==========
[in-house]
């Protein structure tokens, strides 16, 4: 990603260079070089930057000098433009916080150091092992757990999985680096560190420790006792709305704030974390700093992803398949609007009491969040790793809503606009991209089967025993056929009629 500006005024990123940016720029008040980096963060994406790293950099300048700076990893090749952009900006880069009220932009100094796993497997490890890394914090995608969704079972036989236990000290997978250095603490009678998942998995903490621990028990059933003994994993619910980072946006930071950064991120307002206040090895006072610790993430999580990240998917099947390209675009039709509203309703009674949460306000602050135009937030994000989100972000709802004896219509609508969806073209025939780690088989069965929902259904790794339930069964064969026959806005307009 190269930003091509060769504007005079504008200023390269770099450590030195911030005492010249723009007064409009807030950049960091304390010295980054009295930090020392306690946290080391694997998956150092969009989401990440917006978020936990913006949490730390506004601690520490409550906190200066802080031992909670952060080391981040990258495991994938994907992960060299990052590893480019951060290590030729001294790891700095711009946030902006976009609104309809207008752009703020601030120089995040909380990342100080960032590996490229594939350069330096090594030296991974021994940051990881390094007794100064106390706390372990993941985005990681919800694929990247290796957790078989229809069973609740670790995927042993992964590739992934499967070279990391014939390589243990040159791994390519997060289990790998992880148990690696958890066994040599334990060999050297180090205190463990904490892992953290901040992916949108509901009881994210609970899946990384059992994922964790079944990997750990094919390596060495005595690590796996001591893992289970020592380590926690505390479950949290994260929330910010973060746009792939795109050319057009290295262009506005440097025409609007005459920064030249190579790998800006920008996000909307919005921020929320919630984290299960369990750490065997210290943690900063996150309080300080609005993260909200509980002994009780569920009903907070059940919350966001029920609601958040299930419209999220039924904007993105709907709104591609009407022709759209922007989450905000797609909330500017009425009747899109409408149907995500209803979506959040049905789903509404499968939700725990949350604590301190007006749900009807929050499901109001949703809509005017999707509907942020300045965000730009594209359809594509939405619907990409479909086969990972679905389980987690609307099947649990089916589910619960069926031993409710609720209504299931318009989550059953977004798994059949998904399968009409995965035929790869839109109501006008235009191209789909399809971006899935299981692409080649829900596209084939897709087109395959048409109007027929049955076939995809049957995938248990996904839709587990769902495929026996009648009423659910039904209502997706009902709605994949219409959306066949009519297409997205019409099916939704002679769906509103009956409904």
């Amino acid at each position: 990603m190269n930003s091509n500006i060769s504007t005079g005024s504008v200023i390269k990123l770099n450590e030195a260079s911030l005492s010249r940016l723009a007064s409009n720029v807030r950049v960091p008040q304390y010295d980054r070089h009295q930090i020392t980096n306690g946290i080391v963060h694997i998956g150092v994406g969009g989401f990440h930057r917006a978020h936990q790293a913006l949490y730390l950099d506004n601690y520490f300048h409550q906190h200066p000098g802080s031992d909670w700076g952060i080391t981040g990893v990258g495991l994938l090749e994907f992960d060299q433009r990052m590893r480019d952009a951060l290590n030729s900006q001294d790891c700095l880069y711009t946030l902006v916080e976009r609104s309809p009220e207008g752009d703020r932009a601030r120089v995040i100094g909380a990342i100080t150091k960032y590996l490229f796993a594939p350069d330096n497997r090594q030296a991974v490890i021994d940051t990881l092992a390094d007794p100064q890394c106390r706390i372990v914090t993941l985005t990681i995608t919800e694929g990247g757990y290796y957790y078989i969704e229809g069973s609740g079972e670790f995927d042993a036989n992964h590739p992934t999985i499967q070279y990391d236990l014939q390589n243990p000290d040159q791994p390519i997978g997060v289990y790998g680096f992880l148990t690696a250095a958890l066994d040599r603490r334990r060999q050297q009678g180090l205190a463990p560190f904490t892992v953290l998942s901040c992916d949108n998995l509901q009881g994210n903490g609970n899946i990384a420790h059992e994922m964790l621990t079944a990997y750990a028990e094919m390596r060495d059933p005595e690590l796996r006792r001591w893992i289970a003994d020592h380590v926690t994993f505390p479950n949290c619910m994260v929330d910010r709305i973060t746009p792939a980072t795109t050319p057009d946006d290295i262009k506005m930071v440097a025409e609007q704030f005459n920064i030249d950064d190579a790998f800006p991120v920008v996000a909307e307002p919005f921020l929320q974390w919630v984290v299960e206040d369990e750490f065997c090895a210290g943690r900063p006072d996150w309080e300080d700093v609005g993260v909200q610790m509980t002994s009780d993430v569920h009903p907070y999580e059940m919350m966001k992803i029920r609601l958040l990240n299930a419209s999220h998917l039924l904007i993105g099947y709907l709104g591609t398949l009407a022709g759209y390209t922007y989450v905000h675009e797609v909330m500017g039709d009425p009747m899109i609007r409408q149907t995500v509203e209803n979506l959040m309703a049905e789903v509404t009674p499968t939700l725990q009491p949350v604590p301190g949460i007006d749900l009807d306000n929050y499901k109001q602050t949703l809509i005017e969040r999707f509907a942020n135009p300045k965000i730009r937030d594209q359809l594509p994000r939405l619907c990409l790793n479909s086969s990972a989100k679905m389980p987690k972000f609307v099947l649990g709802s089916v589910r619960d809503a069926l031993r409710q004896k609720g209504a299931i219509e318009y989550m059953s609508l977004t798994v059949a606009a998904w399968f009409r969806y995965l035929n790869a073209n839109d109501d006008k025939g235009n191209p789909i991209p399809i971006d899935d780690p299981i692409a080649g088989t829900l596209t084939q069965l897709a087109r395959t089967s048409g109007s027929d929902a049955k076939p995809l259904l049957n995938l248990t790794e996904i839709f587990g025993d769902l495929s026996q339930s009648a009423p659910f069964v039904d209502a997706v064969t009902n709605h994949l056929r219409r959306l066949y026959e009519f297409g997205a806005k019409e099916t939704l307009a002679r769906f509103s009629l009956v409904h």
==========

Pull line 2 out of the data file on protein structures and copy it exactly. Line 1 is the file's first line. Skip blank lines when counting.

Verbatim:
């Protein structure tokens, strides 16, 4: 990603260079070089930057000098433009916080150091092992757990999985680096560190420790006792709305704030974390700093992803398949609007009491969040790793809503606009991209089967025993056929009629 500006005024990123940016720029008040980096963060994406790293950099300048700076990893090749952009900006880069009220932009100094796993497997490890890394914090995608969704079972036989236990000290997978250095603490009678998942998995903490621990028990059933003994994993619910980072946006930071950064991120307002206040090895006072610790993430999580990240998917099947390209675009039709509203309703009674949460306000602050135009937030994000989100972000709802004896219509609508969806073209025939780690088989069965929902259904790794339930069964064969026959806005307009 190269930003091509060769504007005079504008200023390269770099450590030195911030005492010249723009007064409009807030950049960091304390010295980054009295930090020392306690946290080391694997998956150092969009989401990440917006978020936990913006949490730390506004601690520490409550906190200066802080031992909670952060080391981040990258495991994938994907992960060299990052590893480019951060290590030729001294790891700095711009946030902006976009609104309809207008752009703020601030120089995040909380990342100080960032590996490229594939350069330096090594030296991974021994940051990881390094007794100064106390706390372990993941985005990681919800694929990247290796957790078989229809069973609740670790995927042993992964590739992934499967070279990391014939390589243990040159791994390519997060289990790998992880148990690696958890066994040599334990060999050297180090205190463990904490892992953290901040992916949108509901009881994210609970899946990384059992994922964790079944990997750990094919390596060495005595690590796996001591893992289970020592380590926690505390479950949290994260929330910010973060746009792939795109050319057009290295262009506005440097025409609007005459920064030249190579790998800006920008996000909307919005921020929320919630984290299960369990750490065997210290943690900063996150309080300080609005993260909200509980002994009780569920009903907070059940919350966001029920609601958040299930419209999220039924904007993105709907709104591609009407022709759209922007989450905000797609909330500017009425009747899109409408149907995500209803979506959040049905789903509404499968939700725990949350604590301190007006749900009807929050499901109001949703809509005017999707509907942020300045965000730009594209359809594509939405619907990409479909086969990972679905389980987690609307099947649990089916589910619960069926031993409710609720209504299931318009989550059953977004798994059949998904399968009409995965035929790869839109109501006008235009191209789909399809971006899935299981692409080649829900596209084939897709087109395959048409109007027929049955076939995809049957995938248990996904839709587990769902495929026996009648009423659910039904209502997706009902709605994949219409959306066949009519297409997205019409099916939704002679769906509103009956409904």